At least in the short run, global warming is creating winners and losers. As average temperatures and sea levels climb, some places go green while others go under (water).
Greenland just got greener, adding an island off its coast that was once buried under glacial ice, now melted.
Neither climate computer models nor Google Earth can keep pace with global warming. In this photo, it still shows the island connected to Greenland's mainland by a glacial bridge. (It's the grey-white ice just above the words at bottom of photo)
Contrast Greenland's gain with India's loss. Just before the New Year, the island of Lohachara, once home to 10,000 souls, was submerged by the sea, as blogged about here. It was the first documented case of inhabited land lost to global warming.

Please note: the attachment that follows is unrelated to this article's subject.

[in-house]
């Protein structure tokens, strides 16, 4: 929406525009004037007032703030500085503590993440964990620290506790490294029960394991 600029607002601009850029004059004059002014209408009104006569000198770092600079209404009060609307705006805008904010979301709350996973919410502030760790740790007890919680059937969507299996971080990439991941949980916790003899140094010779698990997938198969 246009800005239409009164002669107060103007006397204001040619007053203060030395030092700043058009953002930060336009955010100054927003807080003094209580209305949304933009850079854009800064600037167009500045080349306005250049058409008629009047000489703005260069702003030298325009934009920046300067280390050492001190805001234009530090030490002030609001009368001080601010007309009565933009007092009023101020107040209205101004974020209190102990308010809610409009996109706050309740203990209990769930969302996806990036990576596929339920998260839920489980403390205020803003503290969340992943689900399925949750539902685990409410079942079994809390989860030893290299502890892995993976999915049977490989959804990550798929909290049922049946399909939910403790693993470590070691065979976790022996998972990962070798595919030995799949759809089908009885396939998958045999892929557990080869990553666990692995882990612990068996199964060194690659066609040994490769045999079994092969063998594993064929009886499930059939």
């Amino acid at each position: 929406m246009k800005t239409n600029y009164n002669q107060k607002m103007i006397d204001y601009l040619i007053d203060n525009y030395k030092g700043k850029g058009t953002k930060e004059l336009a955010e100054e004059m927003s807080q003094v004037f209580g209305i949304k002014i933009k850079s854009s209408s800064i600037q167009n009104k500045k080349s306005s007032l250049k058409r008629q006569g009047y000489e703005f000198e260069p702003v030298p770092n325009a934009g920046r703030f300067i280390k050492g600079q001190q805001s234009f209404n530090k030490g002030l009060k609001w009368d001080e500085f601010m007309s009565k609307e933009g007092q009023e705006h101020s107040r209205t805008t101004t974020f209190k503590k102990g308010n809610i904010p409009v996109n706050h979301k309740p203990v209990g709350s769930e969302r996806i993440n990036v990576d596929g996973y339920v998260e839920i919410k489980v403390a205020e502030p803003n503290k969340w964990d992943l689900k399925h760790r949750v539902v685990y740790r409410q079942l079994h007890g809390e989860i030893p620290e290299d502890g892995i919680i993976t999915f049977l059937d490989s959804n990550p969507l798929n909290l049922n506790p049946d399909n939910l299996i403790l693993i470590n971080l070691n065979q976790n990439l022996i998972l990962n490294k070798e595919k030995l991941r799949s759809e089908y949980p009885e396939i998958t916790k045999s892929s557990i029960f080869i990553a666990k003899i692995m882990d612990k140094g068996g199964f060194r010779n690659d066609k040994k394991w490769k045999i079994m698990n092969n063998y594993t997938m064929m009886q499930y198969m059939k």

The problem is... Greenland's newest island -- named Uunartoq Qeqertoq ("the warming island") in the Inuit language -- is uninhabited. Lohachara had a population of 10,000, and there is no re-location program available to its former residents.
Greenland's melting ice is the #1 contributor to rising oceans globally. It is losing 80 cubic miles of ice per year. That translates into a lot of water. More than Lohachara could withstand. More than a lot of other places will survive.
So global warming has its first namesake: Uunartoq Qeqertoq.
What will we call the next Lohachara?
Categories: GlobalWarming, Greenland, India